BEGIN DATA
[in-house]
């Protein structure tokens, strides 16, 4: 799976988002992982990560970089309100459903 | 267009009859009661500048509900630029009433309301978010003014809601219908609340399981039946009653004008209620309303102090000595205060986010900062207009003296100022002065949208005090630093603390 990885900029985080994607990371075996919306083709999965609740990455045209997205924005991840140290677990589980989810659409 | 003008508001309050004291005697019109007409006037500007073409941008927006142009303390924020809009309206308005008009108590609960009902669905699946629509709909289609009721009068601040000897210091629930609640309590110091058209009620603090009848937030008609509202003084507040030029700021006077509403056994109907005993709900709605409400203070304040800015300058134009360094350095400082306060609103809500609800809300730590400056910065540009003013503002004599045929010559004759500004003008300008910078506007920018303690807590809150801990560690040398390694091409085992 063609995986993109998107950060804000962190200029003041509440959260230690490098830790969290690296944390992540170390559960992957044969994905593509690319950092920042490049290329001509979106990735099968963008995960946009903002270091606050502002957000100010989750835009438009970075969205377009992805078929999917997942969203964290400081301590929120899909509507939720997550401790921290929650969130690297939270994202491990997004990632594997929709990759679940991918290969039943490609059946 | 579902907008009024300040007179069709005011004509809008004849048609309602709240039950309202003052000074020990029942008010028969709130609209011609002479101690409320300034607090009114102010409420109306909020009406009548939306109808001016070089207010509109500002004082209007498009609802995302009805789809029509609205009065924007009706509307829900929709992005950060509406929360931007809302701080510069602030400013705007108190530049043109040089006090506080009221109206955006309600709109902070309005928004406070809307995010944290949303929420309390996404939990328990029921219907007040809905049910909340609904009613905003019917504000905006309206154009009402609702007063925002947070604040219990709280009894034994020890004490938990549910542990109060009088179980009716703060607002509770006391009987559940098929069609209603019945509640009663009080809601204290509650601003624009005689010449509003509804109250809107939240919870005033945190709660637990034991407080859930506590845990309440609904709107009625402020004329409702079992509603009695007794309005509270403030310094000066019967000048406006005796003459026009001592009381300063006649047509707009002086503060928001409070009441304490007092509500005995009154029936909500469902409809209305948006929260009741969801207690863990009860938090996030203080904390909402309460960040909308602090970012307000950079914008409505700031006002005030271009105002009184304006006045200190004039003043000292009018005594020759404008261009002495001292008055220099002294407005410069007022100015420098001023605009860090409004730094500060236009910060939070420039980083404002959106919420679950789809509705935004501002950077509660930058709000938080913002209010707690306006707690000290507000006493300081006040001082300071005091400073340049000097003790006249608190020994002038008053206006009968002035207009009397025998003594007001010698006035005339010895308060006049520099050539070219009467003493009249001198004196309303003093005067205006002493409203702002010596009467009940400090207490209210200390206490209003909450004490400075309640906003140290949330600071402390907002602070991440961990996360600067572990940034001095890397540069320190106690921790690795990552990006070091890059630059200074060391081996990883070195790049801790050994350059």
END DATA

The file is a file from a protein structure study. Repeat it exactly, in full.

[in-house]
């Protein structure tokens, strides 16, 4: 799976988002992982990560970089309100459903 | 267009009859009661500048509900630029009433309301978010003014809601219908609340399981039946009653004008209620309303102090000595205060986010900062207009003296100022002065949208005090630093603390 990885900029985080994607990371075996919306083709999965609740990455045209997205924005991840140290677990589980989810659409 | 003008508001309050004291005697019109007409006037500007073409941008927006142009303390924020809009309206308005008009108590609960009902669905699946629509709909289609009721009068601040000897210091629930609640309590110091058209009620603090009848937030008609509202003084507040030029700021006077509403056994109907005993709900709605409400203070304040800015300058134009360094350095400082306060609103809500609800809300730590400056910065540009003013503002004599045929010559004759500004003008300008910078506007920018303690807590809150801990560690040398390694091409085992 063609995986993109998107950060804000962190200029003041509440959260230690490098830790969290690296944390992540170390559960992957044969994905593509690319950092920042490049290329001509979106990735099968963008995960946009903002270091606050502002957000100010989750835009438009970075969205377009992805078929999917997942969203964290400081301590929120899909509507939720997550401790921290929650969130690297939270994202491990997004990632594997929709990759679940991918290969039943490609059946 | 579902907008009024300040007179069709005011004509809008004849048609309602709240039950309202003052000074020990029942008010028969709130609209011609002479101690409320300034607090009114102010409420109306909020009406009548939306109808001016070089207010509109500002004082209007498009609802995302009805789809029509609205009065924007009706509307829900929709992005950060509406929360931007809302701080510069602030400013705007108190530049043109040089006090506080009221109206955006309600709109902070309005928004406070809307995010944290949303929420309390996404939990328990029921219907007040809905049910909340609904009613905003019917504000905006309206154009009402609702007063925002947070604040219990709280009894034994020890004490938990549910542990109060009088179980009716703060607002509770006391009987559940098929069609209603019945509640009663009080809601204290509650601003624009005689010449509003509804109250809107939240919870005033945190709660637990034991407080859930506590845990309440609904709107009625402020004329409702079992509603009695007794309005509270403030310094000066019967000048406006005796003459026009001592009381300063006649047509707009002086503060928001409070009441304490007092509500005995009154029936909500469902409809209305948006929260009741969801207690863990009860938090996030203080904390909402309460960040909308602090970012307000950079914008409505700031006002005030271009105002009184304006006045200190004039003043000292009018005594020759404008261009002495001292008055220099002294407005410069007022100015420098001023605009860090409004730094500060236009910060939070420039980083404002959106919420679950789809509705935004501002950077509660930058709000938080913002209010707690306006707690000290507000006493300081006040001082300071005091400073340049000097003790006249608190020994002038008053206006009968002035207009009397025998003594007001010698006035005339010895308060006049520099050539070219009467003493009249001198004196309303003093005067205006002493409203702002010596009467009940400090207490209210200390206490209003909450004490400075309640906003140290949330600071402390907002602070991440961990996360600067572990940034001095890397540069320190106690921790690795990552990006070091890059630059200074060391081996990883070195790049801790050994350059």